From Caucusing to Marching, Central Maine Resists Division

Last March, I changed my residency from New Jersey to Maine so that I could caucus for Bernie Sanders in my first presidential election. The caucus was held in the basketball gym at Thomas College where myself and a few hundred other registered Democrats squished together to hear pitches from the Sanders and Clinton camps as well as hear a number of other presentations by local Democrats.

Whether it was the cramped conditions or the stimulating presentations, the conversations flowed easily and were substantive. Being surrounded by people of all different classes, colors, genders, and self-interests, challenging each other and working together to make their progressive ideologies a reality was a really powerful experience. I felt the same indivisibility and commitment to justice when I attended the Women’s March on Maine, in Augusta, on Saturday, January 21.

As a white upper-class cis-gender heterosexual man, I often feel uncomfortable speaking out, as my demographic’s actions are the source behind many of the issues  our nation faces today. However, instead of being viewed as a part of the problem, a product and perpetuation of systemic racism and sexism, I along with my three other white male friends were welcomed with open arms at the March. Clumped together on the front lawn of the Maine State Capitol, I stood and chanted arm in arm undivided with men and women of all ages, genders, races sexual orientations, economic and immigrant statuses, demonstrating against hateful rhetoric and now enacted policy that is determined to divide us.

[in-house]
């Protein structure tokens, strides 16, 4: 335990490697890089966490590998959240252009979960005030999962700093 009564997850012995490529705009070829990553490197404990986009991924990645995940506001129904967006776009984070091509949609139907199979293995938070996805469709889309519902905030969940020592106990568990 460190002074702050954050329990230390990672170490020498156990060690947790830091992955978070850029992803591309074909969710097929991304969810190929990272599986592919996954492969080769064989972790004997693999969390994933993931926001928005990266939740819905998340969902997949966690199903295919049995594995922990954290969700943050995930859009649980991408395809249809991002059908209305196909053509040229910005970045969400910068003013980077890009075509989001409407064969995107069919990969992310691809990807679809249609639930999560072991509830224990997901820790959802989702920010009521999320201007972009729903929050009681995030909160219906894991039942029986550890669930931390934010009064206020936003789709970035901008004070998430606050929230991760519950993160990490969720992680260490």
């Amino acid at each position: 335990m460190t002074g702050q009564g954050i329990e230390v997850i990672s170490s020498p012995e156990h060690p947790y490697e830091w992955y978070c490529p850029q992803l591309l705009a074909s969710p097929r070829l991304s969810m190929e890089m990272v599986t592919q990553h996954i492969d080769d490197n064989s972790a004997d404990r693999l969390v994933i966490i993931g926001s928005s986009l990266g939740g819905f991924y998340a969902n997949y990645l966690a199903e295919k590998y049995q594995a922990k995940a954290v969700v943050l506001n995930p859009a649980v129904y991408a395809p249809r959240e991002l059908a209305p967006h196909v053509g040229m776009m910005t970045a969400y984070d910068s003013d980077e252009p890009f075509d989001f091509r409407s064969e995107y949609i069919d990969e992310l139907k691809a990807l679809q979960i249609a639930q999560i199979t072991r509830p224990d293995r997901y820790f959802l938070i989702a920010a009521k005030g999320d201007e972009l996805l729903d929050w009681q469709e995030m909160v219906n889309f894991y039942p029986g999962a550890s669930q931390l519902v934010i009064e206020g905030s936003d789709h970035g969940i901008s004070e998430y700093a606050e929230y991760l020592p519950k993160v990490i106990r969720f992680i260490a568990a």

We heard from a number of people on issues central to the resistance, LGBTQ rights, Women’s rights, environmental protection, and refugee’s rights. The vigor and the passion of the speakers energized the crowd and created an environment so understanding, focused, and loving that the good vibes were nearly palpable.

The diversity in age was also incredible. I remember seeing a collection of parents with toddlers on their shoulders and seniors with their walkers, all watching intently as a girl in her 20s danced to Native American music. To hear the elderly speak so harshly against the hateful rhetoric of the past political season and to watch the younger generations so passionately demonstrate against the rhetoric was amazing and instilled confidence not only in me and my generation but also those that came before and the ones that will follow.

Similar to during the caucus, I felt that the progressive community in central Maine was indivisible. I felt that regardless of what is going to be thrown at us these next few years, the central Maine community would stay together and not give in. Despite the lines in the sand being drawn by the Trump administration, the Women’s March showed the importance in recognizing intersectionality and inclusion in the resistance to those divisions.

The Women’s March was truly a great way to start the resistance and it has been inspiring to see subsequent demonstrations in Waterville and all over the state. Increasing the fortitude of the resistance in the next few months is key and I implore you to join me and get out there and fight for what is right.

One Comment

Leave a Reply